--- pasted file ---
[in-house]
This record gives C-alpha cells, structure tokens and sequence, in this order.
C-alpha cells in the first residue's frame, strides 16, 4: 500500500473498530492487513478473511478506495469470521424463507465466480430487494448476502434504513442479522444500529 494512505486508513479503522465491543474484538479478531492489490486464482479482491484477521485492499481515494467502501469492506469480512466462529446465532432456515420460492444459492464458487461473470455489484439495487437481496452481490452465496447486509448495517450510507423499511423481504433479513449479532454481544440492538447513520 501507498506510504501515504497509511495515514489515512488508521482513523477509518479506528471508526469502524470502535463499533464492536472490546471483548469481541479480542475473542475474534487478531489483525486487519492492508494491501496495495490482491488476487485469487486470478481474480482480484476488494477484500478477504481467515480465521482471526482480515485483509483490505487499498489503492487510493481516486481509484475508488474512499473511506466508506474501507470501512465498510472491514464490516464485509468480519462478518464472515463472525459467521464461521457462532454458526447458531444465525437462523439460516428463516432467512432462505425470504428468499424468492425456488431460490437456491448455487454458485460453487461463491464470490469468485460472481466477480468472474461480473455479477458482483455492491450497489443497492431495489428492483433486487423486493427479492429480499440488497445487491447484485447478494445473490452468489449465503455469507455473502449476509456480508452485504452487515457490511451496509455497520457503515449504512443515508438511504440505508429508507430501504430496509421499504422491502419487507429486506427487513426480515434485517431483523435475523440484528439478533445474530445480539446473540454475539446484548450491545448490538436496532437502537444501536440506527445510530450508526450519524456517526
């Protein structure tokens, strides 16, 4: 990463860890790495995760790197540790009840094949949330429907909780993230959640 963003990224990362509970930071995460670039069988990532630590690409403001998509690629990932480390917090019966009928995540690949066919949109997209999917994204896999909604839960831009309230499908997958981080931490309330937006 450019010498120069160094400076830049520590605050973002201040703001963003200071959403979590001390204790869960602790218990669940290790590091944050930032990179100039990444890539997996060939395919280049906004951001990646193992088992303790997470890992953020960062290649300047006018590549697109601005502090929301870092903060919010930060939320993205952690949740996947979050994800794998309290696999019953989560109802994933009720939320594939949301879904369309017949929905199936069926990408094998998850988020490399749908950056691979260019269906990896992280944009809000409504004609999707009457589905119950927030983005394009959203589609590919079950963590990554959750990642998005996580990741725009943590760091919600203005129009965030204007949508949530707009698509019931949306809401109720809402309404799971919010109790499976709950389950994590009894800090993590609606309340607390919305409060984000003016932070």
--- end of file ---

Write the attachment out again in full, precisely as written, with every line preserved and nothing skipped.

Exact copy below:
[in-house]
This record gives C-alpha cells, structure tokens and sequence, in this order.
C-alpha cells in the first residue's frame, strides 16, 4: 500500500473498530492487513478473511478506495469470521424463507465466480430487494448476502434504513442479522444500529 494512505486508513479503522465491543474484538479478531492489490486464482479482491484477521485492499481515494467502501469492506469480512466462529446465532432456515420460492444459492464458487461473470455489484439495487437481496452481490452465496447486509448495517450510507423499511423481504433479513449479532454481544440492538447513520 501507498506510504501515504497509511495515514489515512488508521482513523477509518479506528471508526469502524470502535463499533464492536472490546471483548469481541479480542475473542475474534487478531489483525486487519492492508494491501496495495490482491488476487485469487486470478481474480482480484476488494477484500478477504481467515480465521482471526482480515485483509483490505487499498489503492487510493481516486481509484475508488474512499473511506466508506474501507470501512465498510472491514464490516464485509468480519462478518464472515463472525459467521464461521457462532454458526447458531444465525437462523439460516428463516432467512432462505425470504428468499424468492425456488431460490437456491448455487454458485460453487461463491464470490469468485460472481466477480468472474461480473455479477458482483455492491450497489443497492431495489428492483433486487423486493427479492429480499440488497445487491447484485447478494445473490452468489449465503455469507455473502449476509456480508452485504452487515457490511451496509455497520457503515449504512443515508438511504440505508429508507430501504430496509421499504422491502419487507429486506427487513426480515434485517431483523435475523440484528439478533445474530445480539446473540454475539446484548450491545448490538436496532437502537444501536440506527445510530450508526450519524456517526
């Protein structure tokens, strides 16, 4: 990463860890790495995760790197540790009840094949949330429907909780993230959640 963003990224990362509970930071995460670039069988990532630590690409403001998509690629990932480390917090019966009928995540690949066919949109997209999917994204896999909604839960831009309230499908997958981080931490309330937006 450019010498120069160094400076830049520590605050973002201040703001963003200071959403979590001390204790869960602790218990669940290790590091944050930032990179100039990444890539997996060939395919280049906004951001990646193992088992303790997470890992953020960062290649300047006018590549697109601005502090929301870092903060919010930060939320993205952690949740996947979050994800794998309290696999019953989560109802994933009720939320594939949301879904369309017949929905199936069926990408094998998850988020490399749908950056691979260019269906990896992280944009809000409504004609999707009457589905119950927030983005394009959203589609590919079950963590990554959750990642998005996580990741725009943590760091919600203005129009965030204007949508949530707009698509019931949306809401109720809402309404799971919010109790499976709950389950994590009894800090993590609606309340607390919305409060984000003016932070």